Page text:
What happens when plates collide? It depends
how the plates are moving when they meet:
• When two plates
collide head-on, they push each other up and form mountains.
That's how the Himalayas and other great mountain ranges (including the
Rockies, long ago) were created.
• When one plate
dives below another plate, it creates a subduction zone
as the diving plate is crushed and melted. This process often creates
volcanoes as the magma (molten rock) rises up to the surface.
When two plates slide past each other,
they create a transform fault, like the San Andreas fault.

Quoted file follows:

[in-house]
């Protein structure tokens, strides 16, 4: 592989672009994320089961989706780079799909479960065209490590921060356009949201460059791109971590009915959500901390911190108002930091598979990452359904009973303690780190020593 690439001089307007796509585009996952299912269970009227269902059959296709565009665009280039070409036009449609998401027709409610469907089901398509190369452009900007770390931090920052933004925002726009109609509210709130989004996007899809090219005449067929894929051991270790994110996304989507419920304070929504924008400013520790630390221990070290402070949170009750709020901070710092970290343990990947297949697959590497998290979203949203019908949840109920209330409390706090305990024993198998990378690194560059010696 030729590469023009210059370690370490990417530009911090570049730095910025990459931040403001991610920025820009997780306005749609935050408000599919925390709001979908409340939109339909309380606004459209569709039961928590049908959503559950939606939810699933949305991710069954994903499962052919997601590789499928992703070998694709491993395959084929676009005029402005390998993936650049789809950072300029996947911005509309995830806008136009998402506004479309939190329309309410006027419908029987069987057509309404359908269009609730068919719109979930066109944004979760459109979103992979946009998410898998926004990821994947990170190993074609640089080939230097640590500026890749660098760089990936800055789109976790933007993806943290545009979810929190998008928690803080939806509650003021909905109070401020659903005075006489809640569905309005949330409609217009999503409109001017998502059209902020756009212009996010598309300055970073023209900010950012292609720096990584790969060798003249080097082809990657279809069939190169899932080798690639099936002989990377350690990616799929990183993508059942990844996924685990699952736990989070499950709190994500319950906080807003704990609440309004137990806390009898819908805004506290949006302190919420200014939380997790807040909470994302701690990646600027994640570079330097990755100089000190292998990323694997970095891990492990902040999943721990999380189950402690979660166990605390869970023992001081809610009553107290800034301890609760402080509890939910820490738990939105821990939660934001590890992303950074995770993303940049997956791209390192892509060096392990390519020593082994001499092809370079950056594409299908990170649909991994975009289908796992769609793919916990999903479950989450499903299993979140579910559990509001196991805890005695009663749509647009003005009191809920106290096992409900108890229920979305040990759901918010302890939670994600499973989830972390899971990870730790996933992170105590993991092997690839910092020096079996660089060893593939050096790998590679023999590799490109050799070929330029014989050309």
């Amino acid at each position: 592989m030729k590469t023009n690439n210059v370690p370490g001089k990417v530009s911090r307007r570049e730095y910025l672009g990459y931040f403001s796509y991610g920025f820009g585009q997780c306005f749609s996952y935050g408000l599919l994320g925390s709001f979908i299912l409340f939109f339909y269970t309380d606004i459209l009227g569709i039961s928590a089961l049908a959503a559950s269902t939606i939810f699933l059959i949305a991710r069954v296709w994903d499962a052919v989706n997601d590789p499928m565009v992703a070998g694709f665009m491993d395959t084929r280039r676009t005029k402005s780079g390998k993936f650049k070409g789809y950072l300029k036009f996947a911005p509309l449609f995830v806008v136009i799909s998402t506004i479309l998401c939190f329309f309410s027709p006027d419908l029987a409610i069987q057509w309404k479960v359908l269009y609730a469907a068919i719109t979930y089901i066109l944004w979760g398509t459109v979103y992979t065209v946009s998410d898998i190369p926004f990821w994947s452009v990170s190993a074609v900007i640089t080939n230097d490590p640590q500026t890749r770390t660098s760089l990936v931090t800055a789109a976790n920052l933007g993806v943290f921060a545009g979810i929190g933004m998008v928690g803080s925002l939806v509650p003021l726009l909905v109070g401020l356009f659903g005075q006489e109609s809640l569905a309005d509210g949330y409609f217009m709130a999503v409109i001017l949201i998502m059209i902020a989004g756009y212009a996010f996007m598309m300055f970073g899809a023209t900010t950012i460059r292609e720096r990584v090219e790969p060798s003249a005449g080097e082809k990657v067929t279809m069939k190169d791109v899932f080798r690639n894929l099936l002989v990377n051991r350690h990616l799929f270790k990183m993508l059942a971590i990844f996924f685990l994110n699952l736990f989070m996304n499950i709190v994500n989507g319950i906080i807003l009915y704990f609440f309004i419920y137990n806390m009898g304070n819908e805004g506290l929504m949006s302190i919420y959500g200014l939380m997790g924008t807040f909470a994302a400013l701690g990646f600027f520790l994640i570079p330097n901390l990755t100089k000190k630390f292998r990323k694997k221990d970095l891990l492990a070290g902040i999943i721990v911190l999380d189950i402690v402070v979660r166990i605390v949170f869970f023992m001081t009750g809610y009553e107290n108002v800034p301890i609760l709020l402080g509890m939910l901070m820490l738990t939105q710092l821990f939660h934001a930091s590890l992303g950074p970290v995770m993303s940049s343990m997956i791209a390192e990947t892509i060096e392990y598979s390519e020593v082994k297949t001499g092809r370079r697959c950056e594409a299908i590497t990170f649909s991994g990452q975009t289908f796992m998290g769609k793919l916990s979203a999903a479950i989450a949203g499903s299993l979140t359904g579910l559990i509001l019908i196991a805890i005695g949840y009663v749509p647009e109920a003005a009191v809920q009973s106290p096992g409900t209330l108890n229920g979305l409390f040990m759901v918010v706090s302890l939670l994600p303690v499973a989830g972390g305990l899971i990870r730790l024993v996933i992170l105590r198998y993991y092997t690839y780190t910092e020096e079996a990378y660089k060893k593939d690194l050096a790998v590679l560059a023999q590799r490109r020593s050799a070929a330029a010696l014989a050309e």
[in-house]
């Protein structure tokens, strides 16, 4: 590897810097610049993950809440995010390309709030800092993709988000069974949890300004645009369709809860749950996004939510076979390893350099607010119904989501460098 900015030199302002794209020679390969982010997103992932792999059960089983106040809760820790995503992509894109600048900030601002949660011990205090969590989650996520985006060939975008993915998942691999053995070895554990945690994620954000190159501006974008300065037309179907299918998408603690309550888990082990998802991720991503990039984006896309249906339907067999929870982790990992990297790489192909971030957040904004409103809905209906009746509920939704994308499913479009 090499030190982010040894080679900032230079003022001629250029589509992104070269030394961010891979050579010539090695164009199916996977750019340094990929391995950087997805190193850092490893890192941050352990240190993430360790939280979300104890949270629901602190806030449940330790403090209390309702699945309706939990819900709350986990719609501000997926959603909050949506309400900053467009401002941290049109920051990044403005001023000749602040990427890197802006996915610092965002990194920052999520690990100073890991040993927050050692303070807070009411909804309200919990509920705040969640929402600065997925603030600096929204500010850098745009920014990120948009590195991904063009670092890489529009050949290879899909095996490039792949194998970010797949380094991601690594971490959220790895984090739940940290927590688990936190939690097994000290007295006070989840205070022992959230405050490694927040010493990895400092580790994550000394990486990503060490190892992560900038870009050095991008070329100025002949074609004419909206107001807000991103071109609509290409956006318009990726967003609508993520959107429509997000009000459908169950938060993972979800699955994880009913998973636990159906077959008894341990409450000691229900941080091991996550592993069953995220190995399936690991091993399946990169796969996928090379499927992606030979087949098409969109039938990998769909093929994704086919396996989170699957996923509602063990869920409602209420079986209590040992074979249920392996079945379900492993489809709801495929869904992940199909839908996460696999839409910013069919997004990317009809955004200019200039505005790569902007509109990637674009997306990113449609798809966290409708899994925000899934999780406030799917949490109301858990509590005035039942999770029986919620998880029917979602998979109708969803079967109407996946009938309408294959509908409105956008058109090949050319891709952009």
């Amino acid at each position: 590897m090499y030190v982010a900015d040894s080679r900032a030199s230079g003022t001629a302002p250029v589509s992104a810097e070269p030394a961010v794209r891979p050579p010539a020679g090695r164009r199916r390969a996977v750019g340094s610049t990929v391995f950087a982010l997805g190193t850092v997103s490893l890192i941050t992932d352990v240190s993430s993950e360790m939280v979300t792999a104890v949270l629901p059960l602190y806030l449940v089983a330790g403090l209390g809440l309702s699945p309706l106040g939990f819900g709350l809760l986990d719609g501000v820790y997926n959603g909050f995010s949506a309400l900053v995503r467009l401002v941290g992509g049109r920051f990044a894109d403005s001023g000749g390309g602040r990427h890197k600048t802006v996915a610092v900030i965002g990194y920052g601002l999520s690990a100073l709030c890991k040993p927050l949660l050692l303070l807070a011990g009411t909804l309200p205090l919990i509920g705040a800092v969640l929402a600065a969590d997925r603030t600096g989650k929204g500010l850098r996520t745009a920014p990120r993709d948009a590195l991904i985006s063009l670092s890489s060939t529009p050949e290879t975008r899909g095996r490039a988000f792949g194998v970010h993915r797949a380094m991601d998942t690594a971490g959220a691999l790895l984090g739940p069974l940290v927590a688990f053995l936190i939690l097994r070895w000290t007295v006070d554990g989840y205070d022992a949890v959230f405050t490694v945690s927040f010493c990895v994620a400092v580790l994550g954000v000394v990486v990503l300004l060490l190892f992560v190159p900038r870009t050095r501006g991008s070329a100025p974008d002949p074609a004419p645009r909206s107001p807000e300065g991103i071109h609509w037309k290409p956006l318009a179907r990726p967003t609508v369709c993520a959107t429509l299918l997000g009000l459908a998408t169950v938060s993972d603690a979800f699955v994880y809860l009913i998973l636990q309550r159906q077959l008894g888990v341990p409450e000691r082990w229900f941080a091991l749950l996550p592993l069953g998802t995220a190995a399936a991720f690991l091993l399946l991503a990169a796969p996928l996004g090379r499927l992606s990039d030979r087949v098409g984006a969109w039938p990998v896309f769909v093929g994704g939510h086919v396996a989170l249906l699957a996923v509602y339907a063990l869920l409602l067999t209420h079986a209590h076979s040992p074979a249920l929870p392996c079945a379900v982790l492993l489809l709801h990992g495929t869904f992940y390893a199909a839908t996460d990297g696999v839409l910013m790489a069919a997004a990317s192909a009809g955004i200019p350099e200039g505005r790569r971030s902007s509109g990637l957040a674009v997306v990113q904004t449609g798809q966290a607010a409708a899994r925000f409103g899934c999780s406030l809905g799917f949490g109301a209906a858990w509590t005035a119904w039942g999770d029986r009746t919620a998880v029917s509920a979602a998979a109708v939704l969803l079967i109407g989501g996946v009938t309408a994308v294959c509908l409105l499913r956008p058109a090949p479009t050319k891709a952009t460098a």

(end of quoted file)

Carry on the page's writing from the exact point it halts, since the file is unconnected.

Earthquakes can happen in any of these situations. Despite
the powerful forces driving plate movement, the plates themselves spend
much of the time locked in place by the friction of the plates rubbing
against each other. Eventually, however, they build up so much pressure
that the plates abruptly snap forward. Then the ground can shift a few
feet—or a few dozen! Shock waves from that sudden motion shoot out
iin all directions, creating an earthquake.